Sony, Microsoft, Nintendo May Move Console Production Out of China

Whoever wished on that cursed monkey paw for Sony, Microsoft, and Nintendo to team up is finally getting the cruelly ironic twist on their wish. The three main video game console companies have joined forces to petition President Trump to exempt game consoles from his proposed $300 billion worth of tariffs on Chinese-produced goods.

The companies plead their case in a joint letter to the Office of the United States Trade Representative dated June 17. They point out that 96 percent of game consoles purchased by consumers in the United States are produced in China. Furthermore, production of consoles is so complex that moving the industry out of that country, in part or in whole, is simply not feasible. Every game console is an amalgamation of numerous complex parts provided by a vast web of international suppliers, they explain. Changing their production pipeline even slightly would require a series of expensive revisions including basic quality control tests, as well as tests to confirm the new product conforms to various trade and consumer safety regulations. The whole financial ecosystem is very delicate. It also has surprisingly narrow margins — consoles are often sold at a loss, with individual machines sometimes being sold for hundreds of dollars less than what they cost to produce.

What the exact effect of the proposed 25 percent tariffs would be on the games industry is not yet clear, but it would certainly be ugly. It’s possible that game companies would be forced to distribute their additional costs across their consumer base, leaving players paying more at the storefront level for consoles, peripherals, and games — a report by Trade Partnership Worldwide estimated that the cost to consumers might be as high as an additional $840 million. In their letter, the companies also speculate that the proposed tariffs on consoles would hurt small and mid-sized software developers since if fewer consoles get sold as a result of their increased price or lower profitability, there will be a decreased demand for games, and less money to fund the ones that actually do get made.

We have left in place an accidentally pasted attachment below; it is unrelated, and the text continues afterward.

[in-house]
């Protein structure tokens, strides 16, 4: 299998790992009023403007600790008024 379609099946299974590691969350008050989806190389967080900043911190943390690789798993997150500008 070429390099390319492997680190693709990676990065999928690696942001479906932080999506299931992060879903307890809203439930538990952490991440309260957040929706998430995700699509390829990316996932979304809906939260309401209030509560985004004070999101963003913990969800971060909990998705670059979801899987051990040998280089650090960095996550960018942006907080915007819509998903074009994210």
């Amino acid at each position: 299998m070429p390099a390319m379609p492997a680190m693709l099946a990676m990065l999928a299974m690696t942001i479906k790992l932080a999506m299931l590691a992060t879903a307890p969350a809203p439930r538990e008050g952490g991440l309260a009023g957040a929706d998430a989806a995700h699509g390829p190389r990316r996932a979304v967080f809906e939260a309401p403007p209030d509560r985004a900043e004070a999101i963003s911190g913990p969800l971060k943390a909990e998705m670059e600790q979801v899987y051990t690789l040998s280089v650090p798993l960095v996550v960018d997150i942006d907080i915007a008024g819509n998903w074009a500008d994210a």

Trump’s trade war with China is also sending ripples through the tabletop game industry. Tabletop gaming exists at a much smaller scale than video games, with small groups of independent developers working directly with Chinese manufacturers. Writing for Polygon, Pathfinder Adventure Card Game and Apocyrpha developer Mike Selinker outlined how even slight losses of potential profits to tariffs could result in products becoming completely unprofitable, resulting in the closure of smaller studios and loss of dozens or hundreds of jobs.

Trump’s proposed tariffs are proving to be wildly unpopular both internationally and domestically, and he has faced pushback on them from his own party. They are, in other words, proving to be so unpopular they’ve had the power to unite not just Sony, Microsoft, and Nintendo, but also the Democrats and Republicans. The next step is clearly human sacrifice, dogs and cats living together. Mass hysteria!

Patrick Lee
Patrick Lee is a writer, illustrator, photographer, designer, and serial arsonist from Toronto. He has written for The AV Club, and for his personal website, About Face.

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